The museum at Plovdiv, Bulgaria's second largest town, dating back more than 3,000 years
Rila Monastery, about two and a half hours drive from Sofia, is a World Heritage site
© All photographs courtesy of the Bulgarian Tourist Board, except where noted
It is well worth visiting Bulgaria before it
joins the European Union, as one of the
delights of the country is that the prices
for many things are very cheap. In a good
restaurant you can expect to pay an average
of £3 for a main course, which will be
of a good quality, tasty and interesting.
There are also plenty of eating places
where the dishes are even cheaper. A
drinkable Bulgarian wine will set you
back around £5.50. Clothes, too, unless
imported, are very reasonably priced. I tried
on a nice trouser suit for £60. However, the
downside is that, except in hotels and some
restaurants, credit cards are not accepted.
Bulgaria shares borders with Greece,
Turkey, Romania, Macedonia, Serbia and
Montenegro and therefore its buildings
and history has benefited from various
cultures. As Turkey is both European and
Oriental, its influence can be seen in the
Liberated from communism in 1989 the
country was, until then, firmly integrated
into the Eastern block with no private
enterprise. Although this is slowly changing,
my first impression was still that of an
Eastern European country.
English is taken at school as a second
language so many of the younger people
now speak the language. However, the
street names are only in Bulgarian, which
can be a problem as they use the Cyrillic
rather than the Latin alphabet.
Even with a map, unless you can read
the language, you will need to keep asking
where you are. The hotel system, too,
is different to ours with their four-star
properties on a par with our three, and
the five-star our four. New properties,
however, such as the centrally located
Crystal Palace in Sofia, are being built with
the same expectations and standards as ours.
A girlfriend and I started our visit in
Sophia, the capital, a town established
in Roman times, and shielded by two
mountains. We were fortunate enough
to have a guide, Iliya, who had an
excellent command of English. A mine
of information, he was versed not only
on the country's history but also its culture.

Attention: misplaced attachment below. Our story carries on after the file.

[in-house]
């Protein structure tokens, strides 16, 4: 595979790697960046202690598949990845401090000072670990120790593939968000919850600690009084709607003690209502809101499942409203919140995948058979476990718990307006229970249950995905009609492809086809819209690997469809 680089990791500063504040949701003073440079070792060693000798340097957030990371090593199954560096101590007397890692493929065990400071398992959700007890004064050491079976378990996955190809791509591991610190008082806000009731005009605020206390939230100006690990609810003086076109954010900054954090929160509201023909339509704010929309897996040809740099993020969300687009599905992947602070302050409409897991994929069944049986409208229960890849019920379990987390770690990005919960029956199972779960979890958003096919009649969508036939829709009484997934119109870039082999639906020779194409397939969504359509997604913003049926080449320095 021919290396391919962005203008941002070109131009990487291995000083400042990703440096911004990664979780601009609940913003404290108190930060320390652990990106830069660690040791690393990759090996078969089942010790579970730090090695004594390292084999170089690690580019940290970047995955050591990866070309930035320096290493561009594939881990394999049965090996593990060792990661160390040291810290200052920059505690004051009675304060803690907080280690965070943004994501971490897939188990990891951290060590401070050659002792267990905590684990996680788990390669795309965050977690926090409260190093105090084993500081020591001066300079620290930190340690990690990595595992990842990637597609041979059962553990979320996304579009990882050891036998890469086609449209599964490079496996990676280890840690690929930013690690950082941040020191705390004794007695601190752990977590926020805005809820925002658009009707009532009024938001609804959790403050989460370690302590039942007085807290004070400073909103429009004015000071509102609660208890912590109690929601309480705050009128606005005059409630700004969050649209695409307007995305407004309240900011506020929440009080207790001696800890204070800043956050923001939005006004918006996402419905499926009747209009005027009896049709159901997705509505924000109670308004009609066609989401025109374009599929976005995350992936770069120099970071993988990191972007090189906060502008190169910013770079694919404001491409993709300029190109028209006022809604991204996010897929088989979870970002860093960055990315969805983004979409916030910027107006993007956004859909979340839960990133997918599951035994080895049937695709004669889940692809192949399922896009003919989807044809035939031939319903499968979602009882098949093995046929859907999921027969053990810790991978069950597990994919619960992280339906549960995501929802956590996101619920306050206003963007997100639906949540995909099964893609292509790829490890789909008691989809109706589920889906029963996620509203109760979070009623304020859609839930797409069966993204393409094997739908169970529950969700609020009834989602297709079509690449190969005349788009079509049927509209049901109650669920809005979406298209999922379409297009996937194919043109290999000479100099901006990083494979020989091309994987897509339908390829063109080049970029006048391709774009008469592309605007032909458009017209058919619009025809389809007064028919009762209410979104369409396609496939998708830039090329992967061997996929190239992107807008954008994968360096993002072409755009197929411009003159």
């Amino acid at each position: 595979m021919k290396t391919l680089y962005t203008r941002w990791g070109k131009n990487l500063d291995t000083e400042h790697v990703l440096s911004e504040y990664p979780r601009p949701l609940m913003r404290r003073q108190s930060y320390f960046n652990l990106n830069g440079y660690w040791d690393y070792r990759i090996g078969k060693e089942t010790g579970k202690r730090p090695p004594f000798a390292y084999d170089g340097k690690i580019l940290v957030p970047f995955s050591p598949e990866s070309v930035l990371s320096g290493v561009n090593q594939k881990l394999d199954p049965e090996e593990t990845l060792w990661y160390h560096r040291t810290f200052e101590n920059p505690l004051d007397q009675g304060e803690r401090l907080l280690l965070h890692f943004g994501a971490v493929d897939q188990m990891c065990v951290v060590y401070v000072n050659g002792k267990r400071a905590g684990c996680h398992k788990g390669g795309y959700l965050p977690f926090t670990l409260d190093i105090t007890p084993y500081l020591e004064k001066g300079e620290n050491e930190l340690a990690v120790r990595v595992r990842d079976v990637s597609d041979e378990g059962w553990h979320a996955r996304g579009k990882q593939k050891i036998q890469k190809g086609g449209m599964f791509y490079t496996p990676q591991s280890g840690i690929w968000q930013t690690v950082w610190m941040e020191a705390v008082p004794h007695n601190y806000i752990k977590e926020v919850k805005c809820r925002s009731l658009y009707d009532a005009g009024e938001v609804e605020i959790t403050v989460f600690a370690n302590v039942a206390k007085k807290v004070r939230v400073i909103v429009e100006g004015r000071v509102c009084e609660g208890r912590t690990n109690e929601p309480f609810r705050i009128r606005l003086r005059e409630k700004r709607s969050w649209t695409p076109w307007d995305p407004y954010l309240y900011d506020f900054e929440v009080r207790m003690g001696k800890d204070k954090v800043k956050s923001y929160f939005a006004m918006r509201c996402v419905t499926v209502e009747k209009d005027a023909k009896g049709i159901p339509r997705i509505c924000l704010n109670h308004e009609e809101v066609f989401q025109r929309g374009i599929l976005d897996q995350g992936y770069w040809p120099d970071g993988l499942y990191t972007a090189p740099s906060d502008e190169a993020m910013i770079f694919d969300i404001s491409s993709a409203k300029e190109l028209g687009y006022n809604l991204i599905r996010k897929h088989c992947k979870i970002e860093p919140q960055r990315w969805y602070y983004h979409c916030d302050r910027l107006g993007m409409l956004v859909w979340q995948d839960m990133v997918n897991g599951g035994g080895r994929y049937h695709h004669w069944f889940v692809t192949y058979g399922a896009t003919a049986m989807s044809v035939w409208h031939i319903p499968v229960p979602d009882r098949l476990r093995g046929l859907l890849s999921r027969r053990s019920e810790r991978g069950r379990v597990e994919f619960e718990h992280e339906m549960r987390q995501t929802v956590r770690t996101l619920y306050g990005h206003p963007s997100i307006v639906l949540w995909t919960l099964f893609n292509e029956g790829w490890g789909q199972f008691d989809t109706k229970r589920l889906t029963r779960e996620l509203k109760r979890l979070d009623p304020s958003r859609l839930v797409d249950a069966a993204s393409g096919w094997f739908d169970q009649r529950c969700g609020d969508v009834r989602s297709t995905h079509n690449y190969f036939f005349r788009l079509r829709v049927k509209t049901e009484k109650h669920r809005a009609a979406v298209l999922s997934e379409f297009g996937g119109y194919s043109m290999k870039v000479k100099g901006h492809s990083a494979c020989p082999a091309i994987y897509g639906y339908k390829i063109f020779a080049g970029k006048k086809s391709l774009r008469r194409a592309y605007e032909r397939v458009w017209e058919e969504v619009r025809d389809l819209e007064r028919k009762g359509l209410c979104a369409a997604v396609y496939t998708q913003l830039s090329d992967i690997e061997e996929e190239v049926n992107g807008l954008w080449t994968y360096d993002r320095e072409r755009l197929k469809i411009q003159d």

During World War Two there was no
fighting in Bulgaria, and the only part
bombed was in Sofia in 1944, enabling
a lot of historic buildings to remain intact.
The Sheraton Hotel is centrally located
for the shops, and both the historical and
government buildings, and is therefore
used as a landmark. Our visit took us to the
Alexander Nevski Cathedral, the largest
Christian Orthodox cathedral on the Balkan
Peninsular, holding up to 5,000 people.
Built in three different styles, the interior
walls are adorned with frescoes.
The majority of the population are Greek
Orthodox, although all faiths are permitted
to practice. Nearby was a Sephardic
synagogue built in Spanish Moorish style,
as well as a Sultan-style mosque.
In front of the cathedral is the largest flea
market in the country, selling everything
from jewellery, icons, old instruments and
cameras. What was a bit disconcerting was
that there were pieces emblazoned with
Nazi swastikas as well as former Soviet
army hats and medals.
At the administrative headquarters of the
President, there are two guards inside and
two outside. They wear the uniform of the
freedom fighters who fought against Turkish
rule between 1396 and 1878, with their hats
embellished with a goose feather.
The country is a parliamentary republic,
so that although their President is Head
of State, the executive power lies with the
Prime Minister and his Cabinet, who are
elected by the people. Interestingly, the
current President, who is also elected, is
the present heir to the throne if there had
been a monarchy.
Within the area there are natural mineral
springs which bubble up at 58 degrees, with
numerous outlets, and Sofia's residents can be
seen here filling up their bottles. Throughout
our walk we were able to see various sites
dating back to Roman times. In the metro,
for example, are the ruins of the former
Roman fortified walls built between one
and four AD, which have been renovated.